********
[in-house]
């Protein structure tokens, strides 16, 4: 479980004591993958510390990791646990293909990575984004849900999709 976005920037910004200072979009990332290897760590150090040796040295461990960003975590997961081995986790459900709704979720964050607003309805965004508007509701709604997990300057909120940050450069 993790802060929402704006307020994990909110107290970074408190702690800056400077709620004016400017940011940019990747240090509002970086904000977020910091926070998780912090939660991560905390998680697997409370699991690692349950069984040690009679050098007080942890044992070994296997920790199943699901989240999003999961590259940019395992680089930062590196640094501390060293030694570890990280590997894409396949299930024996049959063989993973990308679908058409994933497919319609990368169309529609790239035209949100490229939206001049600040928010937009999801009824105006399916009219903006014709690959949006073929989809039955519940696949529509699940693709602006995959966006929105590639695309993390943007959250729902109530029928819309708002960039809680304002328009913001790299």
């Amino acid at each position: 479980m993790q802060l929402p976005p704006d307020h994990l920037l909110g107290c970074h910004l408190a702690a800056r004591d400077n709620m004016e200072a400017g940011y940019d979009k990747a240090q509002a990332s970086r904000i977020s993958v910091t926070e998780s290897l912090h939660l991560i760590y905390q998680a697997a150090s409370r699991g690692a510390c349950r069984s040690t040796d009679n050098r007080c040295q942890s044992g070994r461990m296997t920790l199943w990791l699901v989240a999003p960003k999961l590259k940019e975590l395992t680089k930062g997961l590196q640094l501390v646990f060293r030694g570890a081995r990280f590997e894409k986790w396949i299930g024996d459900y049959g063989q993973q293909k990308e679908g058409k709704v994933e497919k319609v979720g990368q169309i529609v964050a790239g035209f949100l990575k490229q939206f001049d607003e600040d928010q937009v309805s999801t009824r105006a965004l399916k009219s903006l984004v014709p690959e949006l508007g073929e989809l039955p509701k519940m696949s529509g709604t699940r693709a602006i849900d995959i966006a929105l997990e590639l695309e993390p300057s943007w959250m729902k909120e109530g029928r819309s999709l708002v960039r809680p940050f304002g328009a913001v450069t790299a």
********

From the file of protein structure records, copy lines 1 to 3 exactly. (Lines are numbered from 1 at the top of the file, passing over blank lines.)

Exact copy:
[in-house]
């Protein structure tokens, strides 16, 4: 479980004591993958510390990791646990293909990575984004849900999709 976005920037910004200072979009990332290897760590150090040796040295461990960003975590997961081995986790459900709704979720964050607003309805965004508007509701709604997990300057909120940050450069 993790802060929402704006307020994990909110107290970074408190702690800056400077709620004016400017940011940019990747240090509002970086904000977020910091926070998780912090939660991560905390998680697997409370699991690692349950069984040690009679050098007080942890044992070994296997920790199943699901989240999003999961590259940019395992680089930062590196640094501390060293030694570890990280590997894409396949299930024996049959063989993973990308679908058409994933497919319609990368169309529609790239035209949100490229939206001049600040928010937009999801009824105006399916009219903006014709690959949006073929989809039955519940696949529509699940693709602006995959966006929105590639695309993390943007959250729902109530029928819309708002960039809680304002328009913001790299």
């Amino acid at each position: 479980m993790q802060l929402p976005p704006d307020h994990l920037l909110g107290c970074h910004l408190a702690a800056r004591d400077n709620m004016e200072a400017g940011y940019d979009k990747a240090q509002a990332s970086r904000i977020s993958v910091t926070e998780s290897l912090h939660l991560i760590y905390q998680a697997a150090s409370r699991g690692a510390c349950r069984s040690t040796d009679n050098r007080c040295q942890s044992g070994r461990m296997t920790l199943w990791l699901v989240a999003p960003k999961l590259k940019e975590l395992t680089k930062g997961l590196q640094l501390v646990f060293r030694g570890a081995r990280f590997e894409k986790w396949i299930g024996d459900y049959g063989q993973q293909k990308e679908g058409k709704v994933e497919k319609v979720g990368q169309i529609v964050a790239g035209f949100l990575k490229q939206f001049d607003e600040d928010q937009v309805s999801t009824r105006a965004l399916k009219s903006l984004v014709p690959e949006l508007g073929e989809l039955p509701k519940m696949s529509g709604t699940r693709a602006i849900d995959i966006a929105l997990e590639l695309e993390p300057s943007w959250m729902k909120e109530g029928r819309s999709l708002v960039r809680p940050f304002g328009a913001v450069t790299a």